In terms of valuation. Unless it is a business in serious decline the balance sheet is unlikely to give you a reasonable basis for valuation (it will likely be more). You should instead be looking at a multiple of annual profits (which varies industry to industry and by company). The profit number should not just be the last years reported profit either. You should strip out any one-off costs and sales to get closer to the underlying profitability of the business you are buying.

I hope that helps a bit. If you are spending a serious amount of money to you then I'd say you should get a proper experienced due diligence accountant (though I'm biased) rather than your normal accountant. Most non-specialist accountants will do a basic audit and call it due diligence rather than focus on the risks that arise in acquisitions and offering specific advise as to how to mitigate those risks.


Tim @ Caprica Chartered Accountants

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21st Dec 2011 09:55

Buying a business

There is some great advice on here so far. (And I do like Pawncob's suggestion!)

As has been said, the evaluation of a company is the process of due diligence and is essentially the research and analysis of a company or organization done in preparation for a business transaction. It is not a science; it is an art and to a large extent, will be subject to your “gut instinct”.

Ultimately, due diligence is the process of being sure that things are as they appear before a deal is done. For someone considering the purchase of an existing business, the review of documentation is critical.

There’s no doubt it is a complex and time consuming process. But with so much at stake, you don’t want to make a decision without all of the information and you want to be sure everything is reviewed and all of your questions are answered to your satisfaction before pressing the “go” button.

During the due diligence process, an often lengthy list of documents should be provided by the seller. The list of documents should include, but not be limited to:

Legal structure of the businessHMRC recordsInsurance policy informationOrganisational structurePersonnel policies and contracts of employmentOperationsFixed asset details and valuationsContracts, licenses, agreements and affiliationsTechnology and Intellectual PropertyCurrent or potential legal liabilitiesMarketing materialsAnything else that you think may be relevant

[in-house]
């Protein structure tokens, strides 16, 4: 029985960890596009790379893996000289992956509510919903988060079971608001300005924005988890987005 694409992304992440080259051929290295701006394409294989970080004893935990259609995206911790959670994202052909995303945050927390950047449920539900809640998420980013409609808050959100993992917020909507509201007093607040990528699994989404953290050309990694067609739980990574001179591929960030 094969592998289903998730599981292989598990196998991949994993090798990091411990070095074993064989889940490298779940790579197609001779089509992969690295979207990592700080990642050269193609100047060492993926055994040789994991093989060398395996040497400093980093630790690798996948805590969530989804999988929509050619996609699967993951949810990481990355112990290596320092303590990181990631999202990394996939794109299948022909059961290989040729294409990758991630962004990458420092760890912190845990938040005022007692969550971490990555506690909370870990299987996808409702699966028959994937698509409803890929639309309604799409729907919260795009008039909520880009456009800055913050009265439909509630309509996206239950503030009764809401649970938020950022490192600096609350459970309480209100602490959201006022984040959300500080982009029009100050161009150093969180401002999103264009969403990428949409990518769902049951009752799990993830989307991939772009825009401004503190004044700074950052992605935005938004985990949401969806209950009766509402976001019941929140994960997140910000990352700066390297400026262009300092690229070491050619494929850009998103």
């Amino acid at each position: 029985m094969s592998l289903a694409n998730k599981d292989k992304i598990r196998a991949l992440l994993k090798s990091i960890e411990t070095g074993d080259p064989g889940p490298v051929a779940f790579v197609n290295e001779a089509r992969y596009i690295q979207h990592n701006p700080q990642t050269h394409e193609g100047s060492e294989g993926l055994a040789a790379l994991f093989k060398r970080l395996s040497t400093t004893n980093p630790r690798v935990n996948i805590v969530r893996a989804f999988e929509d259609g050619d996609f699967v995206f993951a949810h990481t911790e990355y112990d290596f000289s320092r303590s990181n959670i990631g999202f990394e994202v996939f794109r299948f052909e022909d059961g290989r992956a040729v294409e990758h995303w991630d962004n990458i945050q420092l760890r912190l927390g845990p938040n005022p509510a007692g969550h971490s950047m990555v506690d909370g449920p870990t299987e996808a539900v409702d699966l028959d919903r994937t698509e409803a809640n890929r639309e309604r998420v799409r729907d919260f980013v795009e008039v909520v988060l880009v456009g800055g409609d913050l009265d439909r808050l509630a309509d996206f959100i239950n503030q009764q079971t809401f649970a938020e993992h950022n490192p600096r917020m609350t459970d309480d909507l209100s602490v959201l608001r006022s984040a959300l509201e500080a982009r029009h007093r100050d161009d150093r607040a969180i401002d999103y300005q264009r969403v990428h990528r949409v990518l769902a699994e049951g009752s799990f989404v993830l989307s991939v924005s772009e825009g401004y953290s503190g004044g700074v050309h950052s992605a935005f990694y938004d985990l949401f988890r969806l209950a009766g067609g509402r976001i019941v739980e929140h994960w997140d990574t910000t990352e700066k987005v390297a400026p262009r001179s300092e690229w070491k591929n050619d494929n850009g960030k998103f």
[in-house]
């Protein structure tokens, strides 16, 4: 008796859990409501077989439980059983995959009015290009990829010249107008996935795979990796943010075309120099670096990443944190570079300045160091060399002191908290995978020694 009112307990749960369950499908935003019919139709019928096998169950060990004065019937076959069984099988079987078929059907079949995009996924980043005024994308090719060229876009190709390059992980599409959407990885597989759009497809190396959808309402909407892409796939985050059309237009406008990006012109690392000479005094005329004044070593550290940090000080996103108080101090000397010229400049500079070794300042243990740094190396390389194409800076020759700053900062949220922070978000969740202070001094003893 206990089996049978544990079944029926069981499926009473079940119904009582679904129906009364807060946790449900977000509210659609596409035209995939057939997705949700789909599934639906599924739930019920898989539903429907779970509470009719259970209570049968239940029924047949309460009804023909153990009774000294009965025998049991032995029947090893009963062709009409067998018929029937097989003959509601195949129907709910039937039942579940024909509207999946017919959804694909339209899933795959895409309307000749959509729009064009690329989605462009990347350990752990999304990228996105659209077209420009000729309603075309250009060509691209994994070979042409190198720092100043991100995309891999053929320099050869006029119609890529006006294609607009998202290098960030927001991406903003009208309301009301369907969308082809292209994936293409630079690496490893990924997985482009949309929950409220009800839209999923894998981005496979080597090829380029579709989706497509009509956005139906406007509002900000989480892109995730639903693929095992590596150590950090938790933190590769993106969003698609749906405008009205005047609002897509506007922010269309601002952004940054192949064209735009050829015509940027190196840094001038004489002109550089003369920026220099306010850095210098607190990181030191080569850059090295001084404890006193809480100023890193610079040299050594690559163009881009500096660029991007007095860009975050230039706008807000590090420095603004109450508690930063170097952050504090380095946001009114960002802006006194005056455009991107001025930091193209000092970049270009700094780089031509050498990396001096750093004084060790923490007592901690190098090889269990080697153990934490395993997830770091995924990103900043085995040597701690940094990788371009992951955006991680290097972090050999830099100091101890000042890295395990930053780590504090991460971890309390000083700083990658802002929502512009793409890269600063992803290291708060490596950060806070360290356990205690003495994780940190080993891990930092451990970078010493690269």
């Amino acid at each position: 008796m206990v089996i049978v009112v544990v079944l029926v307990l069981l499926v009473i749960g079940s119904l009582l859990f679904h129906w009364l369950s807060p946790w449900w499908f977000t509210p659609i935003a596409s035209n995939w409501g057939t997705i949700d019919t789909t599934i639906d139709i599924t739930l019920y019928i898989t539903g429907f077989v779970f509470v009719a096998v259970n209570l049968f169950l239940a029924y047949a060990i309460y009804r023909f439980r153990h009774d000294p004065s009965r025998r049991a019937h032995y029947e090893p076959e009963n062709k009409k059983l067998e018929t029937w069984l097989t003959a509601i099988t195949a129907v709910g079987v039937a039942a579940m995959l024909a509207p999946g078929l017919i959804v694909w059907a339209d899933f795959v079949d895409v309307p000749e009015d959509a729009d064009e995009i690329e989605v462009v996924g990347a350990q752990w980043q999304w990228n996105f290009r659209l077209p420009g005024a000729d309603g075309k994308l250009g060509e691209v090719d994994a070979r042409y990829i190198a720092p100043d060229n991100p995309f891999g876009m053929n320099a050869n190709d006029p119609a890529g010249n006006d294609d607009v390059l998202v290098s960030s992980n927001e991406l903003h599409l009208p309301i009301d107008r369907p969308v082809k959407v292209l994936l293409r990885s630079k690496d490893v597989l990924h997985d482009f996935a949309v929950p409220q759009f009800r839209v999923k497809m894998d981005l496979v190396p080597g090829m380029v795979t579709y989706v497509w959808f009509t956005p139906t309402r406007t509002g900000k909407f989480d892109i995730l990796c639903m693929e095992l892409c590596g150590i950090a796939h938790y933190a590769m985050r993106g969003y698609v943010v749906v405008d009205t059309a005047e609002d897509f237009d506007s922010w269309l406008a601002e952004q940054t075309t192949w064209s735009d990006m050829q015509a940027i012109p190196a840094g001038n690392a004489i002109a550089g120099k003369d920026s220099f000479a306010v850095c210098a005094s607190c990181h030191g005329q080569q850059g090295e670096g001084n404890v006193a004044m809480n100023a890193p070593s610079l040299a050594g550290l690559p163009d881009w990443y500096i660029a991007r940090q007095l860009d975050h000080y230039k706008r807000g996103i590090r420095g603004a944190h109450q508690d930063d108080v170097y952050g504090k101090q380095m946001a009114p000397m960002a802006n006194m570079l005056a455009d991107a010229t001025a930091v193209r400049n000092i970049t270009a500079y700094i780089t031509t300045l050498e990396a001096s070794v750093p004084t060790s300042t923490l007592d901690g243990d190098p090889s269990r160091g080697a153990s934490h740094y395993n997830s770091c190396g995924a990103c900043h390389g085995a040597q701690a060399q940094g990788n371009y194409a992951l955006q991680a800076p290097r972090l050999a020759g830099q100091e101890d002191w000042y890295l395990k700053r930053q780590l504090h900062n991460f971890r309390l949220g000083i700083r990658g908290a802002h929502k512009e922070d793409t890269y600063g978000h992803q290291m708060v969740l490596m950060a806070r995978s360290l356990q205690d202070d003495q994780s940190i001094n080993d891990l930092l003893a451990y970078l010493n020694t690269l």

In todays market, buyers are having to put more emphasis on the due diligence process as finance providers are putting more emphasis on the due diligence process. But while the financial aspect is a key component, don’t overlook philosophic ideas like “fit,” “culture,” “strategy” and “the future” – so often it proves in Owner Managed Businesses that customers complain when a new owner comes in that “Fred didn’t do it like that!”.

To properly address and evaluate all of the areas of the due diligence process, you want to assemble the best possible team of people. Work with that team throughout the process to review and evaluate the documents and information you receive. If you don’t know a team, seek recommendations, not just adverts and keep an open mind. Be sure that you get all of the information you need, but don’t assume that you will find something wrong.

Although the due diligence process may take considerable time, it’s a critical part of any transaction and should be considered the foundation of the entire deal.

But one question you must always ask – and the key element of any deal – is why? Why does the vendor want to sell? From experience, it’s a sad fact that most small businesses are put up for sale because they are failing and unless you know this and have a plan and the skills to address it, the chances are, your deal will not result in the outcomes you expected.

Best regards



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By neileg
21st Dec 2011 12:39


You need a properly drawn up purchase agreement that details the warranties and assurances that the seller has given you. I have seen cases where the entire purchase price of a business was refunded due to failures in warranties.